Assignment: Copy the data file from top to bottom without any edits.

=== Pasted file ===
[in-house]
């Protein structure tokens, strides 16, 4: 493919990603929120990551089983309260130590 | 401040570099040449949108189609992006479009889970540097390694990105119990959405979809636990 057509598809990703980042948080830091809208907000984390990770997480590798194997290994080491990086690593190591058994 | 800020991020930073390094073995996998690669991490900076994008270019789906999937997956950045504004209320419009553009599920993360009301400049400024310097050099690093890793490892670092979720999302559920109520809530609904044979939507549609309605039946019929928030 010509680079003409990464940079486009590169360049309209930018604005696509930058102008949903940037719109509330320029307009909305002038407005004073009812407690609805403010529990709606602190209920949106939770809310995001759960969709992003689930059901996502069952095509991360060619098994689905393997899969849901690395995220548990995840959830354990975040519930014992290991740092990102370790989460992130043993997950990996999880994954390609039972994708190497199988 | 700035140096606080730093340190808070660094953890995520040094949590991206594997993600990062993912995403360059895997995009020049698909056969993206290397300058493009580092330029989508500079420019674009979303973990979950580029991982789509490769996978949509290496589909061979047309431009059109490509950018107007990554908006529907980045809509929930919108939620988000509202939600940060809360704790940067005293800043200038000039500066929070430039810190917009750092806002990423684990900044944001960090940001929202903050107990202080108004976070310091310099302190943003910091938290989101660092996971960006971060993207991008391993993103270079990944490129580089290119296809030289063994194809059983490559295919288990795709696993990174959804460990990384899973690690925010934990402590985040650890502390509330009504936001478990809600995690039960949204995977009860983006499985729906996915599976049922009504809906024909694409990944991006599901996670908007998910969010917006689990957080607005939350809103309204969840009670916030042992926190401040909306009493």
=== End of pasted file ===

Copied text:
[in-house]
């Protein structure tokens, strides 16, 4: 493919990603929120990551089983309260130590 | 401040570099040449949108189609992006479009889970540097390694990105119990959405979809636990 057509598809990703980042948080830091809208907000984390990770997480590798194997290994080491990086690593190591058994 | 800020991020930073390094073995996998690669991490900076994008270019789906999937997956950045504004209320419009553009599920993360009301400049400024310097050099690093890793490892670092979720999302559920109520809530609904044979939507549609309605039946019929928030 010509680079003409990464940079486009590169360049309209930018604005696509930058102008949903940037719109509330320029307009909305002038407005004073009812407690609805403010529990709606602190209920949106939770809310995001759960969709992003689930059901996502069952095509991360060619098994689905393997899969849901690395995220548990995840959830354990975040519930014992290991740092990102370790989460992130043993997950990996999880994954390609039972994708190497199988 | 700035140096606080730093340190808070660094953890995520040094949590991206594997993600990062993912995403360059895997995009020049698909056969993206290397300058493009580092330029989508500079420019674009979303973990979950580029991982789509490769996978949509290496589909061979047309431009059109490509950018107007990554908006529907980045809509929930919108939620988000509202939600940060809360704790940067005293800043200038000039500066929070430039810190917009750092806002990423684990900044944001960090940001929202903050107990202080108004976070310091310099302190943003910091938290989101660092996971960006971060993207991008391993993103270079990944490129580089290119296809030289063994194809059983490559295919288990795709696993990174959804460990990384899973690690925010934990402590985040650890502390509330009504936001478990809600995690039960949204995977009860983006499985729906996915599976049922009504809906024909694409990944991006599901996670908007998910969010917006689990957080607005939350809103309204969840009670916030042992926190401040909306009493």